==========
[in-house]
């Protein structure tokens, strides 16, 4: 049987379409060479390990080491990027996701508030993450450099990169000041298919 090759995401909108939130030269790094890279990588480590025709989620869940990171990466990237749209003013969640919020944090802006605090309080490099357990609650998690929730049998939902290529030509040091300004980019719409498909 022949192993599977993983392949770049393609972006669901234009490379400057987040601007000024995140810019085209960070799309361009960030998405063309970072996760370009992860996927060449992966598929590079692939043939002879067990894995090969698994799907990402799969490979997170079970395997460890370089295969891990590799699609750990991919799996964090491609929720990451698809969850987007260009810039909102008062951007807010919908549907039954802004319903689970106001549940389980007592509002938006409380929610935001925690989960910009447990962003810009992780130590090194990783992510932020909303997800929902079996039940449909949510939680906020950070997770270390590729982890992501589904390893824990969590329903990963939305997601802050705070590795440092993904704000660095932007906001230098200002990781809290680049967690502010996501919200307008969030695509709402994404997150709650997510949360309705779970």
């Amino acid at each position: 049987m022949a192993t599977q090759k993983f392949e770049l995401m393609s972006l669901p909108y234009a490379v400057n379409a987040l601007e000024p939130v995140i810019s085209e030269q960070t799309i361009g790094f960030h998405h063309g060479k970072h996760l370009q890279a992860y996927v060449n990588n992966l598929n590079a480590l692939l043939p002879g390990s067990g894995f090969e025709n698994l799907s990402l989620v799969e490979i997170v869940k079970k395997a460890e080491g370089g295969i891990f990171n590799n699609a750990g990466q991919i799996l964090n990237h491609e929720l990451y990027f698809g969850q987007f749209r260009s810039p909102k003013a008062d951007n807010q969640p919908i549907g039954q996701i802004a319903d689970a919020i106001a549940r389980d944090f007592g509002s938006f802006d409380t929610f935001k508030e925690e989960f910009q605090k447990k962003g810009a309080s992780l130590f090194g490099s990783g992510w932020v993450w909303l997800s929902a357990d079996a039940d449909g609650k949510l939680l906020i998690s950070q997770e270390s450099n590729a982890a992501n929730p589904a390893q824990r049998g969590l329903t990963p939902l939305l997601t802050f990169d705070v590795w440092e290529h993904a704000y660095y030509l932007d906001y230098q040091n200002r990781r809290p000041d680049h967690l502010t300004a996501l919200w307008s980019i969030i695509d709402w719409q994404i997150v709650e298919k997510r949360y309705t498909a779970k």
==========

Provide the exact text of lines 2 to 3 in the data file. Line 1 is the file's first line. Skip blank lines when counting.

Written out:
């Protein structure tokens, strides 16, 4: 049987379409060479390990080491990027996701508030993450450099990169000041298919 090759995401909108939130030269790094890279990588480590025709989620869940990171990466990237749209003013969640919020944090802006605090309080490099357990609650998690929730049998939902290529030509040091300004980019719409498909 022949192993599977993983392949770049393609972006669901234009490379400057987040601007000024995140810019085209960070799309361009960030998405063309970072996760370009992860996927060449992966598929590079692939043939002879067990894995090969698994799907990402799969490979997170079970395997460890370089295969891990590799699609750990991919799996964090491609929720990451698809969850987007260009810039909102008062951007807010919908549907039954802004319903689970106001549940389980007592509002938006409380929610935001925690989960910009447990962003810009992780130590090194990783992510932020909303997800929902079996039940449909949510939680906020950070997770270390590729982890992501589904390893824990969590329903990963939305997601802050705070590795440092993904704000660095932007906001230098200002990781809290680049967690502010996501919200307008969030695509709402994404997150709650997510949360309705779970």
């Amino acid at each position: 049987m022949a192993t599977q090759k993983f392949e770049l995401m393609s972006l669901p909108y234009a490379v400057n379409a987040l601007e000024p939130v995140i810019s085209e030269q960070t799309i361009g790094f960030h998405h063309g060479k970072h996760l370009q890279a992860y996927v060449n990588n992966l598929n590079a480590l692939l043939p002879g390990s067990g894995f090969e025709n698994l799907s990402l989620v799969e490979i997170v869940k079970k395997a460890e080491g370089g295969i891990f990171n590799n699609a750990g990466q991919i799996l964090n990237h491609e929720l990451y990027f698809g969850q987007f749209r260009s810039p909102k003013a008062d951007n807010q969640p919908i549907g039954q996701i802004a319903d689970a919020i106001a549940r389980d944090f007592g509002s938006f802006d409380t929610f935001k508030e925690e989960f910009q605090k447990k962003g810009a309080s992780l130590f090194g490099s990783g992510w932020v993450w909303l997800s929902a357990d079996a039940d449909g609650k949510l939680l906020i998690s950070q997770e270390s450099n590729a982890a992501n929730p589904a390893q824990r049998g969590l329903t990963p939902l939305l997601t802050f990169d705070v590795w440092e290529h993904a704000y660095y030509l932007d906001y230098q040091n200002r990781r809290p000041d680049h967690l502010t300004a996501l919200w307008s980019i969030i695509d709402w719409q994404i997150v709650e298919k997510r949360y309705t498909a779970k």